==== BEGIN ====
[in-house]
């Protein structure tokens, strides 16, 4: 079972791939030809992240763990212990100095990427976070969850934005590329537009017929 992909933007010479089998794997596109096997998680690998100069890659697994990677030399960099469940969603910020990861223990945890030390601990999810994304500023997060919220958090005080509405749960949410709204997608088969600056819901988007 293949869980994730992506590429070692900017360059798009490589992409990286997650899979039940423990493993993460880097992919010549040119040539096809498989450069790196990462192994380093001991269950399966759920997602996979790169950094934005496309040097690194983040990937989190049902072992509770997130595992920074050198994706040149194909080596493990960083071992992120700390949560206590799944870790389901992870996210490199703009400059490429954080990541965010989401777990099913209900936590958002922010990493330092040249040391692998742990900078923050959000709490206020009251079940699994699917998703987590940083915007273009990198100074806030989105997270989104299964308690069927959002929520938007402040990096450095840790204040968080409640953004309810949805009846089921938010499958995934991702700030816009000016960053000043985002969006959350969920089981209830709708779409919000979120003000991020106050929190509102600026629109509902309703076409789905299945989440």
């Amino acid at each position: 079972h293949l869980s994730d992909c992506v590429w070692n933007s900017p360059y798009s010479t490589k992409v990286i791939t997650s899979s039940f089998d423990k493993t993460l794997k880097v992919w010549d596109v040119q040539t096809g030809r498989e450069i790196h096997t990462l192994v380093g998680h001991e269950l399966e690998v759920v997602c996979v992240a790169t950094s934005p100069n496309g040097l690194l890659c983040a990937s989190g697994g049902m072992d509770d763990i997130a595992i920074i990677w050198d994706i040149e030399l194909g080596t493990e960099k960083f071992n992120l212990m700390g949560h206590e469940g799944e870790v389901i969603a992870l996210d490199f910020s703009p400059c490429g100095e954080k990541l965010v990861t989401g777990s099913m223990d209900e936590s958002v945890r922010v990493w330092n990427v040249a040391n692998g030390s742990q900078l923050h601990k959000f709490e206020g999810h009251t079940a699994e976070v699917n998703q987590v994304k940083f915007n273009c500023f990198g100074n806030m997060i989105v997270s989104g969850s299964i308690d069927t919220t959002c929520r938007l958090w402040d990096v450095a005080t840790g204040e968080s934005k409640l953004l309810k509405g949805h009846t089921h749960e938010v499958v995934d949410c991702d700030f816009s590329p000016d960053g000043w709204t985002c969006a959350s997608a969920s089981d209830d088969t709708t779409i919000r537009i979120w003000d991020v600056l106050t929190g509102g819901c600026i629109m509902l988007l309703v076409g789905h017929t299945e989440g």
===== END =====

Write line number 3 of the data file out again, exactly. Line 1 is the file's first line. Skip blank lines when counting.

């Amino acid at each position: 079972h293949l869980s994730d992909c992506v590429w070692n933007s900017p360059y798009s010479t490589k992409v990286i791939t997650s899979s039940f089998d423990k493993t993460l794997k880097v992919w010549d596109v040119q040539t096809g030809r498989e450069i790196h096997t990462l192994v380093g998680h001991e269950l399966e690998v759920v997602c996979v992240a790169t950094s934005p100069n496309g040097l690194l890659c983040a990937s989190g697994g049902m072992d509770d763990i997130a595992i920074i990677w050198d994706i040149e030399l194909g080596t493990e960099k960083f071992n992120l212990m700390g949560h206590e469940g799944e870790v389901i969603a992870l996210d490199f910020s703009p400059c490429g100095e954080k990541l965010v990861t989401g777990s099913m223990d209900e936590s958002v945890r922010v990493w330092n990427v040249a040391n692998g030390s742990q900078l923050h601990k959000f709490e206020g999810h009251t079940a699994e976070v699917n998703q987590v994304k940083f915007n273009c500023f990198g100074n806030m997060i989105v997270s989104g969850s299964i308690d069927t919220t959002c929520r938007l958090w402040d990096v450095a005080t840790g204040e968080s934005k409640l953004l309810k509405g949805h009846t089921h749960e938010v499958v995934d949410c991702d700030f816009s590329p000016d960053g000043w709204t985002c969006a959350s997608a969920s089981d209830d088969t709708t779409i919000r537009i979120w003000d991020v600056l106050t929190g509102g819901c600026i629109m509902l988007l309703v076409g789905h017929t299945e989440g």